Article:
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France: CNIL publishes FAQs on Google Analytics enforcement, highlights proxy server use as potential solution

The French data protection authority ('CNIL') published, on 7 June 2022, FAQs in relation to CNIL's enforcement actions regarding the use of Google Analytics, as well as guidance on bringing audience measurement tools into compliance with the General Data Protection Regulation (Regulation (EU) 2016/679) ('GDPR').

In particular, CNIL recalled that in its decisions it had ruled that the use of Google Analytics by French website operators resulted in the transfer of personal data to the US in the absence of an sufficient safeguards for European data subjects, violating Chapter V of the GDPR in light of the requirements of the Data Protection Commissioner v. Facebook Ireland Limited, Maximillian Schrems (C-311/18) ('the Schrems II Case'). Furthermore, in the FAQs, CNIL reiterated that the mere conclusion of Standard Contractual Clauses ('SCCs') with Google LLC is insufficient to meet the requirements of the GDPR, further noting that additional legal, organisational, and technical measures are required, and that those implemented by Google were insufficient.

Further to these conclusions, the FAQs and guidance address, among other things, CNIL's stance on potential solutions to enable the continued use of Google Analytics and other audience measurements tools.  

Solutions considered ineffective by CNIL

Adjusting configuration of settings in Google Analytics tool 

Notably, CNIL outlined that it is neither possible to configure the Google Analytics tool so as not to transfer personal data outside the EU, nor to configure it so that only anonymous data is transferred to the US.


In addition, CNIL highlighted that although encryption is in theory a sufficient technical measure to prevent US intelligence access and therefore comply with the requirements of the Schrems II Case, it is only a sufficient safeguard to the extent that the data exporter has exclusive control over the encryption. CNIL further highlighted that, in the case of Google Analytics, Google encrypts the personal data in question itself and can access data in the clear, rendering such encryption insufficient to prevent US intelligence access. 

Potential effective solutions according to CNIL 

Proxy server use, subject to conditions

In particular, CNIL outlined that in order to prevent the issue of access to data by non-European authorities and lawfully use an audience measurement solution with US-based or -affiliated servers, it is first of all necessary to break the point of contact between the terminal device of the European user and the server. Therefore, CNIL suggests using a using a proxy server as a potential solution, noting, however, that such servers must nonetheless meet the criteria provided by the European Data Protection Board ('EDPB') in its Recommendations 01/2020 on measures that supplement transfer tools to ensure that only pseudonymised personal data that cannot be attributed to an identified or identifiable natural person is transferred outside the EU.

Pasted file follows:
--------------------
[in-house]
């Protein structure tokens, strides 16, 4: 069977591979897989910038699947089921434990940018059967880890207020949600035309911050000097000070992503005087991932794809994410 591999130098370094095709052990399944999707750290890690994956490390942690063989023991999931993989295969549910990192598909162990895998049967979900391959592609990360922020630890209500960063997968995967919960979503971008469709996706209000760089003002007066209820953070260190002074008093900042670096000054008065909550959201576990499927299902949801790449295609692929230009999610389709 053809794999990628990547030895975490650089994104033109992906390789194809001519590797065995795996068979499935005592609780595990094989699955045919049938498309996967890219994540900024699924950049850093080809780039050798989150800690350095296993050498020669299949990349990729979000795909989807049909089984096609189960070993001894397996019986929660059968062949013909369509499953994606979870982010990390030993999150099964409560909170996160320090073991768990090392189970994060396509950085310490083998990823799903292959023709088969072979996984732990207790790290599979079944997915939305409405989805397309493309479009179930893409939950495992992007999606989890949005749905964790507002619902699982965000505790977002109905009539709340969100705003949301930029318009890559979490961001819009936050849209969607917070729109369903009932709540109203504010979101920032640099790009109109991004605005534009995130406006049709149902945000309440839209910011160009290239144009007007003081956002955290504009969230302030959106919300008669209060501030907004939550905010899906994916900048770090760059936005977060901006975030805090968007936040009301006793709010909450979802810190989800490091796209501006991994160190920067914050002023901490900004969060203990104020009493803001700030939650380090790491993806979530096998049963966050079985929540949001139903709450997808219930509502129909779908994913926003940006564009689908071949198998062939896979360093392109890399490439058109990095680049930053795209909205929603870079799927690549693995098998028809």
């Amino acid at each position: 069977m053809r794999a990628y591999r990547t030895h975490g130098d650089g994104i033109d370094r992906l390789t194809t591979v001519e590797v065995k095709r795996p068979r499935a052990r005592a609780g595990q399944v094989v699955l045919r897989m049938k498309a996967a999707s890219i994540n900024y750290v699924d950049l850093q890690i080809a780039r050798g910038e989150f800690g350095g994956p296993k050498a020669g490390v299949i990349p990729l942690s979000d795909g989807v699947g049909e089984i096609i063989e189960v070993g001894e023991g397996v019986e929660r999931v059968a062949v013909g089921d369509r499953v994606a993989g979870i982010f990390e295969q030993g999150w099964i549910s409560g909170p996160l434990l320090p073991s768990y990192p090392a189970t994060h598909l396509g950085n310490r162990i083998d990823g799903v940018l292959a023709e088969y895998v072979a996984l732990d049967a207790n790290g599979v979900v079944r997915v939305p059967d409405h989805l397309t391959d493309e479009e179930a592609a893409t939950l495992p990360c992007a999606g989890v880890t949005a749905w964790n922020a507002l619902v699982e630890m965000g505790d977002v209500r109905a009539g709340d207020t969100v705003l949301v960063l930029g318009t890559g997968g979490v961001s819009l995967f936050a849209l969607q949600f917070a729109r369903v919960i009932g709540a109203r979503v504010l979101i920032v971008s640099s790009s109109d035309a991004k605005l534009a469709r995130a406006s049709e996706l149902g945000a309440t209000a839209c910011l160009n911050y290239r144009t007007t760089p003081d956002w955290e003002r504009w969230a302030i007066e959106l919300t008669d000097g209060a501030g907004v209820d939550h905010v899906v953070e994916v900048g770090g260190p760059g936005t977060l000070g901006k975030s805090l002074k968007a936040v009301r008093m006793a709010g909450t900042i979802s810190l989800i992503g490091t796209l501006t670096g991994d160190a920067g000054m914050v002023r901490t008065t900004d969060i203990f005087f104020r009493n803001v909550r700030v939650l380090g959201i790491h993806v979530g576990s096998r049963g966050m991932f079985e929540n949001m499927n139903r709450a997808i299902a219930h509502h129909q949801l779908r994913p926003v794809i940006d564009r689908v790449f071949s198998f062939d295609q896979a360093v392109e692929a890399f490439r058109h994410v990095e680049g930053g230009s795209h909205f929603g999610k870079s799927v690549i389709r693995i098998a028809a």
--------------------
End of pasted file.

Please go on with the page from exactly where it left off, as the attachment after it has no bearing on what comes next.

More specifically, CNIL outlined that the server performing the proxy will have to implement measures to ensure the following:

  • the absence of transfer of the IP address to the servers of the measurement tool;
  • the replacement of the user identifier by the proxy server;
  • the deletion of the referring site information external to the site;
  • the deletion of any parameter contained in the URLs collected (e.g. UTMs and URL parameters allowing the internal routing of the site);
  • the reprocessing of information that can participate in the generation of a fingerprint , such as 'user agents', to remove the rarest configurations that can lead to re-identification;
  • the absence of any collection of cross-site identifiers; and
  • the deletion of any other data that may lead to re-identification.

Additionally, CNIL highlighted that it must also be ensured that a proxy server is hosted under conditions guaranteeing that the data it processes will not be transferred outside the EU. Moreover, CNIL emphasised that data controllers will be required to carry out an analysis to ensure that the aforementioned measures and guarantees are effectively implemented, as well as to monitor that they are maintained over time, as products evolve.

EU-based audience measurement solutions

Finally, CNIL acknowledged that the implementation of the above measures may be costly and complex, highlighting that such difficulties may be avoided by use a solution that does not transfer personal data outside the EU.

You can read the FAQs here and the guidance here, both only available in French.